Yes, they are gorgeous.

Personal anecdote ahead:

When I was growing up, for a while - one lived across the street. The owner had tried very hard, and basically failed to train it to behave decently around anyone (or any animal) that wasn’t him. He also claimed that he was told that that’s how the breed tended to be (despite what the website says). The dog was fast and strong and mean. It could only be walked late at night when the owner could pretty much count on everyone being inside. But there were the infrequent stories of it getting loose or out of control - One time, my parents came home late, my mom walked the babysitter home, and on the way back the dog treed her. He also managed to break his owner’s daughter’s arm.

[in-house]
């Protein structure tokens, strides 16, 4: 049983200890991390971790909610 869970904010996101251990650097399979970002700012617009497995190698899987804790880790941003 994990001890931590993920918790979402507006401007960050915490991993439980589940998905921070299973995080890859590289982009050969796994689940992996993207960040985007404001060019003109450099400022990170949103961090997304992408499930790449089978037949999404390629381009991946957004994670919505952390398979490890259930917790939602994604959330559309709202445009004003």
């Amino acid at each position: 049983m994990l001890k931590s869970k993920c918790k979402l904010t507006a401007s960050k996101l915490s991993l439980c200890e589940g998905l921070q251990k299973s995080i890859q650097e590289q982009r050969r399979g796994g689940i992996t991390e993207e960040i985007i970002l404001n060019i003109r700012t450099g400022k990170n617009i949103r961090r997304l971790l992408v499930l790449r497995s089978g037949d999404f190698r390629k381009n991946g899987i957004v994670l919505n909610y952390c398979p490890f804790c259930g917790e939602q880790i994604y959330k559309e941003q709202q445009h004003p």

Part of me knows that with good training and care, the grand majority of dogs of any breed can be perfectly nice, docile, sweet animals. The other part is screaming that it has never seen a rogue Golden Retriever.